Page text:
The Apostle Peter needed help.

As someone moving into more responsibility as a leader, he still too often spoke before thinking… acted before processing. Like many of us, he struggled thinking big picture, and he had difficulty understanding his role, considering changing circumstances.

In some way or another, we all face similar struggles. What makes Peter unique is that his struggles were on display for the rest of the disciples—and are on display for the millions of people who have read or heard Peter’s story in the intervening centuries.

But Peter had access to something all of us need and most of us can offer: devoted friendship and meaningful mentoring. For Peter, those came in the form of his relationship with Jesus.

Scripture tells us about several occasions where Jesus had the opportunity to speak into Peter’s life and offer a valuable lesson: about faith, trust or controlling his emotions.

In essence, Jesus offered Peter radical friendship.

To live a legacy and not just leave a legacy, it’s important for us to invest in a life here and now—much like Jesus did. This will look different for each of us—depending on our circumstances and our spheres of influence—but our commitment to this idea shouldn’t waver.

If we want to follow Jesus’ example and live a legacy, our task should be to invest—personally or spiritually—in someone outside our immediate family. This may be a co-worker, a friend, neighbor, classmate or acquaintance. By investing in someone, think about what specifically you can offer: your time (a valuable commodity), knowledge, specific skills, spiritual discernment, professional abilities, etc.

That means committing time and intentionality to the relationship.

Here are some examples as to how this might look:

1. Offer to help a co-worker with a new task or responsibility. This could be someone recently hired or an old colleague who just needs some assistance as he or she learns something new.

2. Be willing to meet with someone once or twice a month to offer friendship, mentoring or even just a different perspective on life. These intentional get-togethers are critically important. Think and pray about this decision and then act—don’t wait until everything falls perfectly into place … because it never will.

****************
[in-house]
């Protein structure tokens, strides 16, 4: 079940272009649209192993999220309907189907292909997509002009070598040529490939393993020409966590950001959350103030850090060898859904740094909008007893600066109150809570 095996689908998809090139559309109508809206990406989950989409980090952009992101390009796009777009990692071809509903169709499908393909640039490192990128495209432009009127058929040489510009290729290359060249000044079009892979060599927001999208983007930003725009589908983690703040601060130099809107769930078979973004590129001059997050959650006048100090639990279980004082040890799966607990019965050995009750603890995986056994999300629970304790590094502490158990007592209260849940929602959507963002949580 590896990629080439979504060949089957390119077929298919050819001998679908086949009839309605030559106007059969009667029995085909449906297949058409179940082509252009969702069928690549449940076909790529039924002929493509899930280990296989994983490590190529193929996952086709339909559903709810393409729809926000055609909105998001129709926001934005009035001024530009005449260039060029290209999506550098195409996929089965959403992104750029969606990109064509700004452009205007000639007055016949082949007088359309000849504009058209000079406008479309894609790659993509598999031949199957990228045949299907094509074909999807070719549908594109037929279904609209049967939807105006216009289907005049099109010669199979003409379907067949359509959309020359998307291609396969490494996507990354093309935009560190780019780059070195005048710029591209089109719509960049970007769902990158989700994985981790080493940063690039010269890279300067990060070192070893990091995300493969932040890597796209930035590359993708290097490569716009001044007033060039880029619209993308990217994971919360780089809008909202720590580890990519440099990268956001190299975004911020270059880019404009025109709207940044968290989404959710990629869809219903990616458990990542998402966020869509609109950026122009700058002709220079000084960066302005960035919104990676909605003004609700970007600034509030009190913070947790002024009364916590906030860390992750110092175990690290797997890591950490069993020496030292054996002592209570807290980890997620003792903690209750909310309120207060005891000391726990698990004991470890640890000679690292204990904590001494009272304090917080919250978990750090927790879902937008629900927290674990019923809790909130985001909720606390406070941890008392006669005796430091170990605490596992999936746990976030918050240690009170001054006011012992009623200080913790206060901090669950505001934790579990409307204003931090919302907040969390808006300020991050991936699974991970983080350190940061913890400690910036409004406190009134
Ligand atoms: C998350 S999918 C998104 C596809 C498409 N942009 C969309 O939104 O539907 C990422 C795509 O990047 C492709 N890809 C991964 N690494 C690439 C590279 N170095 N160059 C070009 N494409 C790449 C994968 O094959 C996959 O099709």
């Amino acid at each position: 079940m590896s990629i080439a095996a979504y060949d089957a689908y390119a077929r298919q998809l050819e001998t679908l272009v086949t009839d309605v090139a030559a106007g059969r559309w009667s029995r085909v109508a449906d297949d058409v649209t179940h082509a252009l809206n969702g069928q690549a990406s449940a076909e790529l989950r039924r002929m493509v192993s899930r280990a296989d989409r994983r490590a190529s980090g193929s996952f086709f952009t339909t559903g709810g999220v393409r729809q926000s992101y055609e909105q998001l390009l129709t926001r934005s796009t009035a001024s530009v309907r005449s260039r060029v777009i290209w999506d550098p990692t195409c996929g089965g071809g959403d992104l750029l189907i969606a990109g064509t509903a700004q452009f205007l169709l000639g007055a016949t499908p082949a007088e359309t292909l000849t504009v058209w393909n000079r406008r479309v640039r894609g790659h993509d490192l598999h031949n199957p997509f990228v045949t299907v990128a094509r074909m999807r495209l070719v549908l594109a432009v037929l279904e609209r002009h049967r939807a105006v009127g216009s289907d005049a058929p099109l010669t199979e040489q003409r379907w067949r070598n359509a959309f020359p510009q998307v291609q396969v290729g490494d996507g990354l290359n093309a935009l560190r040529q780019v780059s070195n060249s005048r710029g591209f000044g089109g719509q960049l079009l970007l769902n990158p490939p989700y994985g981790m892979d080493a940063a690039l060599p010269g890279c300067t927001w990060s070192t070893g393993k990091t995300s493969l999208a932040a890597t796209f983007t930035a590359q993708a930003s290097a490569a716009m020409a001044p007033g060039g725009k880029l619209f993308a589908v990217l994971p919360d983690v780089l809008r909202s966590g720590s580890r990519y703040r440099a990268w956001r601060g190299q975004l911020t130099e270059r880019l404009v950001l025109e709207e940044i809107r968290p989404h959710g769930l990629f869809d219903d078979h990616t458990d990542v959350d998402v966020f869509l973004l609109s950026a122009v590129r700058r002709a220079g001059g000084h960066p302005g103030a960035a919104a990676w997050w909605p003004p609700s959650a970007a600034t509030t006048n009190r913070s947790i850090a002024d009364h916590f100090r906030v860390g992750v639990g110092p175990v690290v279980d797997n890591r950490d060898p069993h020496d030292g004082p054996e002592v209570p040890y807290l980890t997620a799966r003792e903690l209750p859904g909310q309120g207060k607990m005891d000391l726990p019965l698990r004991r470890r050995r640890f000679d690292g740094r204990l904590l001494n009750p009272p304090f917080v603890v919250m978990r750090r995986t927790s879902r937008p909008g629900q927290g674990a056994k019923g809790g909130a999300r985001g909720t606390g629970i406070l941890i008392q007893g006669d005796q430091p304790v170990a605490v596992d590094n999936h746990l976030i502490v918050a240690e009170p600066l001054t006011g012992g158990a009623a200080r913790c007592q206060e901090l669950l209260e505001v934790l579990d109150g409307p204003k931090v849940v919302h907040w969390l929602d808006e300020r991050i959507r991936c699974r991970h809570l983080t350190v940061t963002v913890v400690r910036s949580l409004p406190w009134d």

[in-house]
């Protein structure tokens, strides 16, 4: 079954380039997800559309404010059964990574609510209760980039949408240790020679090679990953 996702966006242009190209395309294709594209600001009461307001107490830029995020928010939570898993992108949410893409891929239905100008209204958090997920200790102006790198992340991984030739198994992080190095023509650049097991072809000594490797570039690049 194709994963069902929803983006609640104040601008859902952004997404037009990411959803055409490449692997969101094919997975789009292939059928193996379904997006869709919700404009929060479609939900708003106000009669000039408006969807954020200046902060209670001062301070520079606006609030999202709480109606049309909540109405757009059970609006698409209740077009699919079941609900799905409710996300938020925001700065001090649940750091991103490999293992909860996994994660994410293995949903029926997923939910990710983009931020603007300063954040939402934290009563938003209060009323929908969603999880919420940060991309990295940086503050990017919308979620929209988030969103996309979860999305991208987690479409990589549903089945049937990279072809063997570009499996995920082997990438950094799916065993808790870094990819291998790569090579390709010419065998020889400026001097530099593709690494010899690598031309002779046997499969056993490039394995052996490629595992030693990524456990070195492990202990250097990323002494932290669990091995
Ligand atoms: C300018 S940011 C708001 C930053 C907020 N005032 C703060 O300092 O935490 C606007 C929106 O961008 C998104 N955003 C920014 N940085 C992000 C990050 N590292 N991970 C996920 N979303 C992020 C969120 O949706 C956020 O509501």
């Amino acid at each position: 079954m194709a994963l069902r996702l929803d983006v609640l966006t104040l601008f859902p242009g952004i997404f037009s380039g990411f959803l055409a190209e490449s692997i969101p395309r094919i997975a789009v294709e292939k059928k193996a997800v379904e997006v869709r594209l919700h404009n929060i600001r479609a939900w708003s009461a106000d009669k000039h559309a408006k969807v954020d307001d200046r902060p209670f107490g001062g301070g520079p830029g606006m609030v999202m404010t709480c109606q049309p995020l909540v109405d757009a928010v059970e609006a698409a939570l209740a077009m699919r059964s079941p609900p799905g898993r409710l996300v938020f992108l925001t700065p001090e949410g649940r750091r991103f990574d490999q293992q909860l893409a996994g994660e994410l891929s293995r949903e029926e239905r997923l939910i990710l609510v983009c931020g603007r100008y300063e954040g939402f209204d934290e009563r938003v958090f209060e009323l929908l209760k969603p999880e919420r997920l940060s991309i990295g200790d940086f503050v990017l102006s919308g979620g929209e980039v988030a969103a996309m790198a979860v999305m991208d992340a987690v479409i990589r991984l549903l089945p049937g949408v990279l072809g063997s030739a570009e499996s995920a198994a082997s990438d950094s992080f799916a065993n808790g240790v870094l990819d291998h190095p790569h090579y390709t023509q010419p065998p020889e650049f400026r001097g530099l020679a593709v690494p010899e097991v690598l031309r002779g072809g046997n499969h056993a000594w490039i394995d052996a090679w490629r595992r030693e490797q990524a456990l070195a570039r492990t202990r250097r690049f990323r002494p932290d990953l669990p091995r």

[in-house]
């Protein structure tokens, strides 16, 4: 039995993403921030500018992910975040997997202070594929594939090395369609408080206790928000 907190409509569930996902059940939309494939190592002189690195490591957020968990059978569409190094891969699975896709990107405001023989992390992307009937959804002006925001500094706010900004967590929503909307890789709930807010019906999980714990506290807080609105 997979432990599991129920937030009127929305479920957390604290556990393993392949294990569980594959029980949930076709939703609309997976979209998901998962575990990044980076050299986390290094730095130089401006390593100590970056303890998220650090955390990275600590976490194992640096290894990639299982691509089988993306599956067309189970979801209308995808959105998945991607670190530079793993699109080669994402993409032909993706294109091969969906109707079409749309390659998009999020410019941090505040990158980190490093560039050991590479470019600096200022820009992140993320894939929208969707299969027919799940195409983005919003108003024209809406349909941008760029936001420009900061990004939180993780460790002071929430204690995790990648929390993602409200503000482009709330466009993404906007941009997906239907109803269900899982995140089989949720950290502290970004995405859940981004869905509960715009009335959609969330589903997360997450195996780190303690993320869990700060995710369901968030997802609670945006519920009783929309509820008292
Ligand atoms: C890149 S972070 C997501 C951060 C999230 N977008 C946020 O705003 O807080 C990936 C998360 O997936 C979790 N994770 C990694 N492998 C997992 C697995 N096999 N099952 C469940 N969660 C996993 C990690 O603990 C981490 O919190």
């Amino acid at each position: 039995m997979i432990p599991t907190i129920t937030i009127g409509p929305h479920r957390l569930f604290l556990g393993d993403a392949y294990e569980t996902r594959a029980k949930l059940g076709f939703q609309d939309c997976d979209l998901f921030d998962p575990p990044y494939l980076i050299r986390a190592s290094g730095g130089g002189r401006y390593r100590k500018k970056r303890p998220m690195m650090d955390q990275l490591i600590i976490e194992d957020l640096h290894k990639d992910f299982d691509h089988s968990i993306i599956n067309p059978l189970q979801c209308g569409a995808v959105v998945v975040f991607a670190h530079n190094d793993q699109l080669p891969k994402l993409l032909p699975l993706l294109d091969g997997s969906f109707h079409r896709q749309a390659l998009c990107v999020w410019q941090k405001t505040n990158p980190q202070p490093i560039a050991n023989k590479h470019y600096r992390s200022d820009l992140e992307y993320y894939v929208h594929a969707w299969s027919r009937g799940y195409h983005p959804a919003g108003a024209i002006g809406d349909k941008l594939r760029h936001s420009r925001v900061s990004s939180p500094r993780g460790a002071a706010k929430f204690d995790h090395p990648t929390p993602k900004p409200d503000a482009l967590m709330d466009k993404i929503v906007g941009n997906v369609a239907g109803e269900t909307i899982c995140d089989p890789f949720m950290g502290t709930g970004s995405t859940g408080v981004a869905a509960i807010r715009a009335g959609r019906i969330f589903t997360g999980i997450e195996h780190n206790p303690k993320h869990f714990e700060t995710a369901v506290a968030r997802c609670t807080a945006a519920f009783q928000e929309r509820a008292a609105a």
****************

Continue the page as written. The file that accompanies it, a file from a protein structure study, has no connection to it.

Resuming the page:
3. Commit to checking up on that neighbor who recently lost a spouse, or is elderly and needs help with everyday tasks or who recently lost a job. It’s as easy as making a note to spend five minutes once a week or two just making sure the neighbor is doing well and isn’t struggling in silence.

4. The next time you meet someone on the street asking for money, consider engaging him or her in conversation: ask what challenges he or she is facing. Investing five minutes of your time to speak into someone else’s life can be much more important than giving the change in your pocket.

The challenge is to be intentional. It’s easy to become immersed in the time-consuming activities of life, but by consciously devoting yourself to one of these opportunities, you can immediately enrich the life of someone else—often in compelling and unforeseen ways.

Think back to Peter. Who would have thought Jesus would eventually tell Peter—the guy who couldn’t keep his mouth closed or couldn’t understand the broader vision of Jesus: “Now I say to you that you are Peter (which means ‘rock’), and upon this rock I will build my church, and all the powers of hell will not conquer it” (Matthew 16:18)?

Who will you invest in this week?

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Stewardship & Generosity Stories
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